In Elip canton, seven people were interviewed. They all said that they would speak Elip to a Yangben speaker, who would reply in Yangben, with no lack of comprehension by either party. When asked what language they would use with a Mmala speaker, 6 of the 7 replied that they would speak Elip. The Mmala speakers would respond in Mmala and there would be no difficulty in understanding each other. For some unspecified reason, one interviewee felt that he might need to speak French with the Mmala, who would then respond in French.
Mmala speakers' use (with other C. Yambasa):
In Mmala canton, of the 7 people interviewed, 4 reported the familiar pattern of each party using their own mother tongue. This was true with respect to both Elip and Yangben speakers. One person said he spoke both Elip and Yangben well and that he would use those forms when speaking with someone from those cantons. Another reported that he spoke Elip well and that he would use Elip with an Elip speaker, but that he could not speak Yangben and he would have to use French with a Yangben speaker. However, he would be able to understand if the other party responded in Yangben. The other respondent said she would use French with someone from either Elip or Yangben. They would respond in Elip or Yangben and she would have no trouble understanding. This might be partially explained by the fact that she has spent 5 of her 20 years in Bafia going to school and she prefers to use French, even when speaking with her hometown friends.
Yangben speakers' use (with other C. Yambasa):
For the corresponding question in Yangben canton, 9 of the 10 respondents reported that each party would use their own 'patois', with no reported difficulties in comprehension. One person from the Yangben speaking part of Batanga village said that he would use French with speakers of Elip and Mmala, who would respond in French. This respondent was 24 years of age and has lived outside the region for 8 of those years (6 years in Douala, one year in Yaoundé, and one year in Nyamanga). In each of these places he spoke mainly French. Particularly interesting is the fact that he also said he would even use French in Yangben which is the neighboring village, about 5 or 6 kilometers distant, and where the mother tongue is reportedly almost identical to his mother tongue in Batanga.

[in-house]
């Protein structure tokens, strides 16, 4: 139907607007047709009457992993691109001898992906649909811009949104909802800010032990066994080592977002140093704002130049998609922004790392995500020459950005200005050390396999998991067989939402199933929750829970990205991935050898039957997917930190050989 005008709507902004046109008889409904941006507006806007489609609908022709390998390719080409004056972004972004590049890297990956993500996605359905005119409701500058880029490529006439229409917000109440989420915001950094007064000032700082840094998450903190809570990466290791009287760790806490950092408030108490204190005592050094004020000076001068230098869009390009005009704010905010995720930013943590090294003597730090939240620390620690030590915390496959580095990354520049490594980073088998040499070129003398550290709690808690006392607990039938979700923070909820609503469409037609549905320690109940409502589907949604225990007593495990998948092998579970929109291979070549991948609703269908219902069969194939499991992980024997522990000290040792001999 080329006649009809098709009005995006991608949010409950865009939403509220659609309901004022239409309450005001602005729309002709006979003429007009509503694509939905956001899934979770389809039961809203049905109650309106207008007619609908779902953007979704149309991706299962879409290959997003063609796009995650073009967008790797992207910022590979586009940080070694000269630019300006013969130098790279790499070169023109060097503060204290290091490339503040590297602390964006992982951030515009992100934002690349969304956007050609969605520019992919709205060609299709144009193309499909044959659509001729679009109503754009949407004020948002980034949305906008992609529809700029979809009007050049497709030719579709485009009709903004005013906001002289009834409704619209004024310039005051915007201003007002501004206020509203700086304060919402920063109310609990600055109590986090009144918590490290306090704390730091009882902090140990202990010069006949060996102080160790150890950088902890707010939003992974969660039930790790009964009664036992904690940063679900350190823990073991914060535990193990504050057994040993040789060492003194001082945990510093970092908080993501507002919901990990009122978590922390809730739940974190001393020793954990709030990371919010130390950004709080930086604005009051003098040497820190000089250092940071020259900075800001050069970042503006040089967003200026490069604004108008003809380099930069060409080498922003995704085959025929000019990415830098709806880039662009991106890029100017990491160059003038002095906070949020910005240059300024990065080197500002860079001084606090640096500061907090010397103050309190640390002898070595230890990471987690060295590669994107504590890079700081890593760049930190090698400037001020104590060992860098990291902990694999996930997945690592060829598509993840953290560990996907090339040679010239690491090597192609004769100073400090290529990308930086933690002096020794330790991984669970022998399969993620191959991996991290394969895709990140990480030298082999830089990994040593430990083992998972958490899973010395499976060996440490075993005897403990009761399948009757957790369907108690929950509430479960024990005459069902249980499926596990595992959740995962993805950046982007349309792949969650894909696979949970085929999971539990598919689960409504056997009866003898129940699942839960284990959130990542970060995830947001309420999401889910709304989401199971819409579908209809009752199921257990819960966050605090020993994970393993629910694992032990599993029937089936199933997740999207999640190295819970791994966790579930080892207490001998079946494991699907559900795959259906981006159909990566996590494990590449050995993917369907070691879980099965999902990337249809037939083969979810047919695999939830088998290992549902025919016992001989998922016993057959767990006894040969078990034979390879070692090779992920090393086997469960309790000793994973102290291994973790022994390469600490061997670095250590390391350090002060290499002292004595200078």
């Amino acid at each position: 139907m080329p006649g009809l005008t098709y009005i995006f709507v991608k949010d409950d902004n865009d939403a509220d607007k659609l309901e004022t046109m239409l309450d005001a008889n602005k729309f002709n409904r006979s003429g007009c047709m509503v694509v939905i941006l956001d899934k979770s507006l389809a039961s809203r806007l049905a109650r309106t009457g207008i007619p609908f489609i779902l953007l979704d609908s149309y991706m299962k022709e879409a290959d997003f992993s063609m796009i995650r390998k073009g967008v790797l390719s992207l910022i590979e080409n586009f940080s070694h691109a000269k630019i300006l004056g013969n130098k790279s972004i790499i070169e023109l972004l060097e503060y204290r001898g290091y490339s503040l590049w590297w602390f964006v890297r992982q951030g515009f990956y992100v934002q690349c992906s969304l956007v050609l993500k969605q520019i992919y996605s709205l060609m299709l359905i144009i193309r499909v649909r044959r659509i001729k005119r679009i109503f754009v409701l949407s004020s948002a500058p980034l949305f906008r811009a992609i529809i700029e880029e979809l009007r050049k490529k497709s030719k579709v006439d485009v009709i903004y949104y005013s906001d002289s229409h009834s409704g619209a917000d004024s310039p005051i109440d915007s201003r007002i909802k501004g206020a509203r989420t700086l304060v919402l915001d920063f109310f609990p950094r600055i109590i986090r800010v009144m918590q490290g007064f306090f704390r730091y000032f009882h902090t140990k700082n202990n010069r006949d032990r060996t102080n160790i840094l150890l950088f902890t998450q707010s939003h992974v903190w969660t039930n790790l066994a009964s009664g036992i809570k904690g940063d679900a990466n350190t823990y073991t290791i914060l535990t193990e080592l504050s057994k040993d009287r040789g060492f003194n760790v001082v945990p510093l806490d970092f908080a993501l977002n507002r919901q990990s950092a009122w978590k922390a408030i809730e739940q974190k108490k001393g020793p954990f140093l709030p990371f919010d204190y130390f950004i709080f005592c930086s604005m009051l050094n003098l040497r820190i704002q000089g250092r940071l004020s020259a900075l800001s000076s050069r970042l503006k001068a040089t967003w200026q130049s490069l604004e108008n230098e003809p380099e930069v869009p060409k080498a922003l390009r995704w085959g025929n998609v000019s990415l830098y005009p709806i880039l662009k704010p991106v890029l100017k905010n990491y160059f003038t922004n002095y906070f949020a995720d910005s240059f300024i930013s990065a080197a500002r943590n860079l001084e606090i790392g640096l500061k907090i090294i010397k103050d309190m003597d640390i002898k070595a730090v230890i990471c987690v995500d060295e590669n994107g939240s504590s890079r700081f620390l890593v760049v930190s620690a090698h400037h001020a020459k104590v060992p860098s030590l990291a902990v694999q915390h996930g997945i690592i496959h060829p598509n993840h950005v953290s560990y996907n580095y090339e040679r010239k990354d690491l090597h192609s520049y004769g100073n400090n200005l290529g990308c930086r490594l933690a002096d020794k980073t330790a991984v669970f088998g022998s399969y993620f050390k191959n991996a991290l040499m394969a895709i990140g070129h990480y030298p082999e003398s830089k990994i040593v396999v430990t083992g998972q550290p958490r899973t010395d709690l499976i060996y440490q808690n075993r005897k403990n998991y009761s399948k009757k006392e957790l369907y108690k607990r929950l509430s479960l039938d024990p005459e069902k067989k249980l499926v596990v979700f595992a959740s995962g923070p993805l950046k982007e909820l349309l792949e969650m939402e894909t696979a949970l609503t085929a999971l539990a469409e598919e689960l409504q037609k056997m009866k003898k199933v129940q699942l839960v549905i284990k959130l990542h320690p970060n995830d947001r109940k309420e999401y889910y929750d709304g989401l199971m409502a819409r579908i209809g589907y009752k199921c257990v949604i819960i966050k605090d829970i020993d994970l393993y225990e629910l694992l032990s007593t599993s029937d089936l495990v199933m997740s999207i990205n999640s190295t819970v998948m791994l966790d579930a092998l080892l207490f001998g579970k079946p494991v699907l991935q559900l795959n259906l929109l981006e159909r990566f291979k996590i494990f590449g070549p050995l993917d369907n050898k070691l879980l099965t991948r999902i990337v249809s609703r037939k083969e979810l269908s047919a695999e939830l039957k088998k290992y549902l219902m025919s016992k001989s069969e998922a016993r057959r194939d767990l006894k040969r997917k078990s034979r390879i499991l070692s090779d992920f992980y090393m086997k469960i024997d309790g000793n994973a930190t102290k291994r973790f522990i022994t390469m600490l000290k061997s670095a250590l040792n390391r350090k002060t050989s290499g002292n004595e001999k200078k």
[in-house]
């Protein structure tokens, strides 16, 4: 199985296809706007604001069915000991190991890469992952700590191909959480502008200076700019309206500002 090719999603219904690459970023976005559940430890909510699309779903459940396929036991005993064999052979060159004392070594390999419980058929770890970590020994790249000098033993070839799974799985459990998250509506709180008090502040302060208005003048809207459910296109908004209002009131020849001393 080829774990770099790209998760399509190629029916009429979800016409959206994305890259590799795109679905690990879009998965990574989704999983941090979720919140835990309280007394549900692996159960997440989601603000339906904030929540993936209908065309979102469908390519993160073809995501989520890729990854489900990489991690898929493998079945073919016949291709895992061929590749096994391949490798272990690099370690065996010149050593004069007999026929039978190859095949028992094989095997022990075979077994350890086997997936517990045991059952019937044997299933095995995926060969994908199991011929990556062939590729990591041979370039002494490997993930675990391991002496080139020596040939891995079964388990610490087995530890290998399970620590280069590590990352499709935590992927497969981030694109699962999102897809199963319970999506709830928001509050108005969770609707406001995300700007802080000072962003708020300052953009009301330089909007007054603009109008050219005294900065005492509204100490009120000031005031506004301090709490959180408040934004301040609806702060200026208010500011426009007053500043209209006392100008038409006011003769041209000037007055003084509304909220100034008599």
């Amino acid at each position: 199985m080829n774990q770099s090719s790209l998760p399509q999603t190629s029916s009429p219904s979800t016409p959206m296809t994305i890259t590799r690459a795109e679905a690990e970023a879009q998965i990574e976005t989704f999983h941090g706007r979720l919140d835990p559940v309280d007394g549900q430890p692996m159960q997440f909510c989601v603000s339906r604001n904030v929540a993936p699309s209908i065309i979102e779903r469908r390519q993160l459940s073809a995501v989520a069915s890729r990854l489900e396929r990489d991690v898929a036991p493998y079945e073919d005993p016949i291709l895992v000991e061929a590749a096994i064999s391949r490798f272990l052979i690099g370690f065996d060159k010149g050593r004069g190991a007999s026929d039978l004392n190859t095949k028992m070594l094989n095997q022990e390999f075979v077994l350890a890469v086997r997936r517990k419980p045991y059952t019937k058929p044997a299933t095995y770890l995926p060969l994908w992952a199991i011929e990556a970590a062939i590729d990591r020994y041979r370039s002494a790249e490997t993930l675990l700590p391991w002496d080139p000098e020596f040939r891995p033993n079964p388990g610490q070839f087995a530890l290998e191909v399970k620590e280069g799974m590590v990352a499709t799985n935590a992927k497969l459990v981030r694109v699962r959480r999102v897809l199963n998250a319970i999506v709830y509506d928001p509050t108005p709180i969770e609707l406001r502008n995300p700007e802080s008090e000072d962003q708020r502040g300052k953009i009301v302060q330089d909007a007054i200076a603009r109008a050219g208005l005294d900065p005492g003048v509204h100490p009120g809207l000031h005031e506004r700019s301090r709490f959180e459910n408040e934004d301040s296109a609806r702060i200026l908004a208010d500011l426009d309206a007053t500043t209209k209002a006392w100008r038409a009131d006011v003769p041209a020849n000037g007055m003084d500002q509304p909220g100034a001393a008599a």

(Central) Yambasa speakers' use (with Gunu speakers):
Another related speech form of particular interest in this study is Gunu. Work is presently underway to standardise Gunu, and since it is related to those under consideration, the question whether Gunu would adequately serve these people as a written form must be addressed. Of the 18 people questioned about their speech patterns with respect to a Gunu speaker, only 7 said that they understood Gunu well enough for a Gunu speaker to maintain his speech form. There were 8 who said the conversation would be in French and 3 said there would be some mixture of French, Gunu, and their own speech form. It seems fairly clear that Gunu is not understood nearly as well as the Elip-Mmala-Yangben forms and would probably not serve well as a written form for these people.
The information given here comes from the group interviews as well as from questions 3.1-3.4, and 3.6 of the questionnaire.